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Use Of A Neural Network Model And Noncognitive Measures To Predict Student Matriculation In Engineering

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2007 Annual Conference & Exposition


Honolulu, Hawaii

Publication Date

June 24, 2007

Start Date

June 24, 2007

End Date

June 27, 2007



Conference Session

Cognitive and Motivational Issues in Student Performance II

Tagged Division

Educational Research and Methods

Page Count


Page Numbers

12.1522.1 - 12.1522.11



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Paper Authors


P.K. Imbrie Purdue University

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P.K. Imbrie is an Associate Professor of Engineering in the Department of Engineering Education at Purdue University. He holds B.S., M.S. and Ph.D. degrees in Aerospace Engineering from Texas A&M University. His educational research interests include: assessment of student learning, modeling of student success, modeling of student team effectiveness, and technology enabled learning. His technical research interests include: solid mechanics; experimental mechanics; microstructural evaluation of materials; nonlinear materials characterization, microstructural evaluation of materials, piezospectroscopic techniques, and experiment instrument design.

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Joe Jien-Jou Lin

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Joe J.J. Lin is a doctoral student in the Department of Engineering Education at Purdue University. He received his M.S. degree in Industrial Engineering from Purdue University and B.S.I.E. from National Tsing-Hua University in Taiwan. He worked as a production control engineer before joining Purdue. His research interests include student success models, team effectiveness, neural network, fuzzy computing, data mining and production systems.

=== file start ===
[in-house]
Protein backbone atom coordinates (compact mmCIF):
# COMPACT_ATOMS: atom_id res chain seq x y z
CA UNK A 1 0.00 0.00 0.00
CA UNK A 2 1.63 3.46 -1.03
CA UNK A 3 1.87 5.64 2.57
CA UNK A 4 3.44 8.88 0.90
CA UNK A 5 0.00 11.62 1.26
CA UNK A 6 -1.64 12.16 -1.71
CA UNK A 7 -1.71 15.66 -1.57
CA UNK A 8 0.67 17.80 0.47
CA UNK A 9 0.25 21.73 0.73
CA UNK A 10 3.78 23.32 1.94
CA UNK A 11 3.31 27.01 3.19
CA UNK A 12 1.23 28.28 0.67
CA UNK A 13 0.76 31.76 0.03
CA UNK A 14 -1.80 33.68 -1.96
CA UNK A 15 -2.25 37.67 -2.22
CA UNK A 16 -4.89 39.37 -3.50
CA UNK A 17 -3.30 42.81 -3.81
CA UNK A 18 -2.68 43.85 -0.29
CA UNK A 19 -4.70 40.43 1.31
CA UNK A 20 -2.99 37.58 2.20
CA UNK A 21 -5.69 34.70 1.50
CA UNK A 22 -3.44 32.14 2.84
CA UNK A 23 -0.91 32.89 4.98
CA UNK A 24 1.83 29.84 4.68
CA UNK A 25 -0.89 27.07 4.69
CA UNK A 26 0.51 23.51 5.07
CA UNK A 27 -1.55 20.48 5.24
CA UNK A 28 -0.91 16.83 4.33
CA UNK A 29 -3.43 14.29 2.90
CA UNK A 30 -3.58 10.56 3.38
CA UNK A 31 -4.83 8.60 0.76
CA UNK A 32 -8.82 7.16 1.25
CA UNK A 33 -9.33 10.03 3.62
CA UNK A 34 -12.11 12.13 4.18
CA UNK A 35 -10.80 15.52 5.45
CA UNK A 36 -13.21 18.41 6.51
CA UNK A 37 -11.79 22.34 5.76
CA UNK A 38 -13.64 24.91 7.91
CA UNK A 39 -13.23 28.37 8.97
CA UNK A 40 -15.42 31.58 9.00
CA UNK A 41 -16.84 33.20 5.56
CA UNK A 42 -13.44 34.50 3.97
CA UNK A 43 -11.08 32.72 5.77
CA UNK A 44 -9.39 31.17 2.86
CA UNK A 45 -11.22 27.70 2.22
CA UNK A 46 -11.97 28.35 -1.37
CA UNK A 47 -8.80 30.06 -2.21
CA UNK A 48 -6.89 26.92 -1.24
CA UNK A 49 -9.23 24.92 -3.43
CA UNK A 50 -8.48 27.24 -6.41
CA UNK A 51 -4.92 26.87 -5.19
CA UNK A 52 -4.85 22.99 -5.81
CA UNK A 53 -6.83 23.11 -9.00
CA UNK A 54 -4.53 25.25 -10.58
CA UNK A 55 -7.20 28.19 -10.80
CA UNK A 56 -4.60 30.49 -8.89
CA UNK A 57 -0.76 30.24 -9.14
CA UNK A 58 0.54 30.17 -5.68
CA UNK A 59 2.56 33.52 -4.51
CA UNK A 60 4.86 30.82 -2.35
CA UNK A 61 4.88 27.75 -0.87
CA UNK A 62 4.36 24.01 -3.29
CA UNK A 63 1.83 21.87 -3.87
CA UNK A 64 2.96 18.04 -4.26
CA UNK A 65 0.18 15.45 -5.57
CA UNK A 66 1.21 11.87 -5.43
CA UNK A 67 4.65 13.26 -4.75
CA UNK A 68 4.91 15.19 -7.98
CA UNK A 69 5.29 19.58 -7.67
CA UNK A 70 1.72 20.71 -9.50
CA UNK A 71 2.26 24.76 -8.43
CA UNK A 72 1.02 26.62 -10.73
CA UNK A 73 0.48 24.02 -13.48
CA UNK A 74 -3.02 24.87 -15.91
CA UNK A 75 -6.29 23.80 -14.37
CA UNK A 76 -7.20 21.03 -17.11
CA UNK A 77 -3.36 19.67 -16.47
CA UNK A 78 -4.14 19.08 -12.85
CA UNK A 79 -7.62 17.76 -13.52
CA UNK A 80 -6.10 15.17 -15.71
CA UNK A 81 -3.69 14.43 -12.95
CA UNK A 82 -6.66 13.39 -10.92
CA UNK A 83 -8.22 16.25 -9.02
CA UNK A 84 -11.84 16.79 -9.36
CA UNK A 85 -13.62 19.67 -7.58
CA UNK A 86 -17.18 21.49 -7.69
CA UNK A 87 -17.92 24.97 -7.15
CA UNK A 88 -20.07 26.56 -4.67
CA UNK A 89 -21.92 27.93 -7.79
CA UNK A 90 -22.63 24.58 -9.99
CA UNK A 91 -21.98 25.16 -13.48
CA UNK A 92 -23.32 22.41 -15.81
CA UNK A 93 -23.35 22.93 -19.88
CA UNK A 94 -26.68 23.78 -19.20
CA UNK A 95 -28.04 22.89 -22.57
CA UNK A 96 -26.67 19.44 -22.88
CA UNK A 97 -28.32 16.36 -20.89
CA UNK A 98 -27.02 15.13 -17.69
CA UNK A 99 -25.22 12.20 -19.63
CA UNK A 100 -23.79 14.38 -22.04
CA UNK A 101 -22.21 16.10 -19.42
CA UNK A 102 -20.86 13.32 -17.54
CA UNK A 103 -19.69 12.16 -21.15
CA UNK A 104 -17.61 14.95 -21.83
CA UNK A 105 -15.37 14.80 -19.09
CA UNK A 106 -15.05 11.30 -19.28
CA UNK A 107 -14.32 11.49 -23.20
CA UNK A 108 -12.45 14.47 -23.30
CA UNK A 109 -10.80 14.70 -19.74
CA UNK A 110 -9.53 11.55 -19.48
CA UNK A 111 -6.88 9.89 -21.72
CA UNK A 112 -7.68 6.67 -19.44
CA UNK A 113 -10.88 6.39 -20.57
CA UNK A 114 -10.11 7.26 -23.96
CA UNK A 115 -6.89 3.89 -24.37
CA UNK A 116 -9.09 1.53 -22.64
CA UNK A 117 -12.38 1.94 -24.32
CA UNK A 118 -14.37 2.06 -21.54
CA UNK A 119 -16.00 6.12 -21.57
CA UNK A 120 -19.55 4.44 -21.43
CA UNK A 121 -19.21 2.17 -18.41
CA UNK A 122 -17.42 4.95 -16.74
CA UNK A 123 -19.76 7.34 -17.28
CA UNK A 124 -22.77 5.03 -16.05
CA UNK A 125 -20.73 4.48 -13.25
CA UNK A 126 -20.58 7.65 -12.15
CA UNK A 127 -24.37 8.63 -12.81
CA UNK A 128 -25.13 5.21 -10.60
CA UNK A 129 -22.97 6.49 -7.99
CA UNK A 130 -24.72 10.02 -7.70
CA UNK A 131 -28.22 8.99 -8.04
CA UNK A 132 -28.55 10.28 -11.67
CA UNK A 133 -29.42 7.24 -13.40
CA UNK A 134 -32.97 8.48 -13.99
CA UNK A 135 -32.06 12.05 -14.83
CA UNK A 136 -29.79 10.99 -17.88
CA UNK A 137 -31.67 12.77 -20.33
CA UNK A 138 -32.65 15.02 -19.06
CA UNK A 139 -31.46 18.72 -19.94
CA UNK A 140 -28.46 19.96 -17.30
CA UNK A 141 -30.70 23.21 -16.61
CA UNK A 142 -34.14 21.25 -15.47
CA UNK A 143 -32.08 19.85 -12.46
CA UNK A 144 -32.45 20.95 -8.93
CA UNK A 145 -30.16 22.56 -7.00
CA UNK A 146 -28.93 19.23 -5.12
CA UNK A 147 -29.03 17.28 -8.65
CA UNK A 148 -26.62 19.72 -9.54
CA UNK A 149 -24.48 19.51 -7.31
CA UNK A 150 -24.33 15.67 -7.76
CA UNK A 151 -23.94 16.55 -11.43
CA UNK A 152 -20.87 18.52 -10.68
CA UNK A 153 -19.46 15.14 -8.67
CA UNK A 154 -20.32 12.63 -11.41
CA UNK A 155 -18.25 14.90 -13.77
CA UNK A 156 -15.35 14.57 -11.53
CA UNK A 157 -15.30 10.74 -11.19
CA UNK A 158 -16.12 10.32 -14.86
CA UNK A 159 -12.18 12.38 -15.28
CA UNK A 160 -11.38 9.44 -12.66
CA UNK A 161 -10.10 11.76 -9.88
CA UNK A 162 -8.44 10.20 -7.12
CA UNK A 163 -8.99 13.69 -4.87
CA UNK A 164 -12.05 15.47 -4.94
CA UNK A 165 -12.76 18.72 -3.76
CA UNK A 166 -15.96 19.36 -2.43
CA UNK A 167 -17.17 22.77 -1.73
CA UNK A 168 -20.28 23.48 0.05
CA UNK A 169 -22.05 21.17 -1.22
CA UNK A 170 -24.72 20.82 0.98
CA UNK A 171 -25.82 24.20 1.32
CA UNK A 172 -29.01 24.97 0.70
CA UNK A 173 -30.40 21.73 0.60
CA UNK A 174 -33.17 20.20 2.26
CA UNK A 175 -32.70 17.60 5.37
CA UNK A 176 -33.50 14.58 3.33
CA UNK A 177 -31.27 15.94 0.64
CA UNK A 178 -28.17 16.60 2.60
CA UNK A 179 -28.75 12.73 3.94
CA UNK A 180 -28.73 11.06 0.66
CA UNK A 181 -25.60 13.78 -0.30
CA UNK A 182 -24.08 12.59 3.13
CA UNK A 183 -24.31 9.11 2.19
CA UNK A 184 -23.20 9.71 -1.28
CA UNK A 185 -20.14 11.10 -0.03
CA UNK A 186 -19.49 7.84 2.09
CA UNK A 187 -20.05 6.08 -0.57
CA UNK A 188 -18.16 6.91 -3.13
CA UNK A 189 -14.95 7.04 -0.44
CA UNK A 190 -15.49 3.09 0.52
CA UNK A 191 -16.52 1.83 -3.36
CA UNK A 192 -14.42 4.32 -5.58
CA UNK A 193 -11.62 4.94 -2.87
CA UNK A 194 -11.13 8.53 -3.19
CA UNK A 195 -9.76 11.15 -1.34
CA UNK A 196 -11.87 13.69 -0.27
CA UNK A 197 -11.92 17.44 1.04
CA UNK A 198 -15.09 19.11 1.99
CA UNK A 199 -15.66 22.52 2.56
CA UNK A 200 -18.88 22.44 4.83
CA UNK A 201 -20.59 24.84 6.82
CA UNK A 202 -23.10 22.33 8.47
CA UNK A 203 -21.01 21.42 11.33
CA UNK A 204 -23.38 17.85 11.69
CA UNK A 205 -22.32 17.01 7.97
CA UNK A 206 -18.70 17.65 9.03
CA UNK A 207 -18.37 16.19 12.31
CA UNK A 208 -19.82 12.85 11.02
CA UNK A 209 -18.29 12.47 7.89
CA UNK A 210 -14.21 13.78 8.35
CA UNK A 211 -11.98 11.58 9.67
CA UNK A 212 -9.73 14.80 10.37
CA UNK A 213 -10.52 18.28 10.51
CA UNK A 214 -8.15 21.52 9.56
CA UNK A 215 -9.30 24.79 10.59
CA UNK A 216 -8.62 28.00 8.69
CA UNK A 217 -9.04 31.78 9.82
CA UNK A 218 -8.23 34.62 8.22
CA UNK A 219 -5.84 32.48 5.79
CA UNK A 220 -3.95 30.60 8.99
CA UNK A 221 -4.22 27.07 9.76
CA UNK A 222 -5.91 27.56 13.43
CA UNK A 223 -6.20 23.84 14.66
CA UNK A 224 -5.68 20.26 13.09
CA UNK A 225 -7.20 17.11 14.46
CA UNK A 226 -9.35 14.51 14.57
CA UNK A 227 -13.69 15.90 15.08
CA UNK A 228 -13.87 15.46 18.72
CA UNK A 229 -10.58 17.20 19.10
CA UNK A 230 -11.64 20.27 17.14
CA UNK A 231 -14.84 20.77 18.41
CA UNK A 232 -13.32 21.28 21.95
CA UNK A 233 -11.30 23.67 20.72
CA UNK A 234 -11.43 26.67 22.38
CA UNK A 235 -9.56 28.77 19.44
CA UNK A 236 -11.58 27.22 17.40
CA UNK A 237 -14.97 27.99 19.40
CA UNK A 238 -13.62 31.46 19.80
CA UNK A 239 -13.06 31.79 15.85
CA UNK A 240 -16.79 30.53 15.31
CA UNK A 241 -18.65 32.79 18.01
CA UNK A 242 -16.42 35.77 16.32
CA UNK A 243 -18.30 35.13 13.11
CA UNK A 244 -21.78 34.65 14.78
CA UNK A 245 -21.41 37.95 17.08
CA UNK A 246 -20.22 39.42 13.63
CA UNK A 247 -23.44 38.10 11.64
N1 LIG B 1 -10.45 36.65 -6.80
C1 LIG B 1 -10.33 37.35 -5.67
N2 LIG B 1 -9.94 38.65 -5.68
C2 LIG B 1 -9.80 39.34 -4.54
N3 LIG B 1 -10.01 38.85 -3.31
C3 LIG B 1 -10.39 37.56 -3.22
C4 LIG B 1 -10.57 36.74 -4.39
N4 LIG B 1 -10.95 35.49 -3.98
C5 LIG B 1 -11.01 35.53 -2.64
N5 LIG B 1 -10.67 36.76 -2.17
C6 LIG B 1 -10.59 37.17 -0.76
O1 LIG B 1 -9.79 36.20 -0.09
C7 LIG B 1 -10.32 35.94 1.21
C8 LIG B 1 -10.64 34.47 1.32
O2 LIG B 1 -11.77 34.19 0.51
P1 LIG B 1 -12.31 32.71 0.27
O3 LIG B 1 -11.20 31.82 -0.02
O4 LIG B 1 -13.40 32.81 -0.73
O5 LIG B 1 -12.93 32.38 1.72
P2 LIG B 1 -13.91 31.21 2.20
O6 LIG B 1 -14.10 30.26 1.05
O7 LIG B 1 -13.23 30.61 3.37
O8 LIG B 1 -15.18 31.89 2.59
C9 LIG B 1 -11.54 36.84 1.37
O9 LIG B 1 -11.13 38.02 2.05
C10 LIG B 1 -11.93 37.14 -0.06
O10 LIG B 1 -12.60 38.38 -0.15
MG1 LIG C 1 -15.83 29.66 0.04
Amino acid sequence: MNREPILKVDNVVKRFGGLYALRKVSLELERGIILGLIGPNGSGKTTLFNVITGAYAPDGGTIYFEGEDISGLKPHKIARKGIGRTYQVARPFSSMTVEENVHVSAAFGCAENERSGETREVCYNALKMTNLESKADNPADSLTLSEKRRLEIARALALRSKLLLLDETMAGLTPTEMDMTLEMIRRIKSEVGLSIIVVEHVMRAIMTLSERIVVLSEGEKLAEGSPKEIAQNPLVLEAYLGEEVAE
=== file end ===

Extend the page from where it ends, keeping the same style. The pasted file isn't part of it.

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Tayo Oladunni Purdue University, West Lafayette

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Olutayo O. Oladunni is a Post-Doctoral Research Assistant in the Dept. of Engineering Education at Purdue University. He received his B.S. in Systems Engineering and Management from Richmond College, London, earned his M.S. (2002) and Ph.D. (2006) in Industrial Engineering from the University of Oklahoma, Norman, Oklahoma.

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Kenneth Reid

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Ken Reid is currently pursuing a Ph.D. in Engineering Education at Purdue University as well as an Associate Professor in Electrical and Computer Engineering Technology at IUPUI. He has a BS in Computer and Electrical Engineering from Purdue University, and an MSEE from Rose-Hulman Institute of Technology. He is working to assess success in first year engineering and engineering technology students.

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NOTE: The first page of text has been automatically extracted and included below in lieu of an abstract

Use of a Neural Network Model and Noncognitive Measures to Predict Student Matriculation in Engineering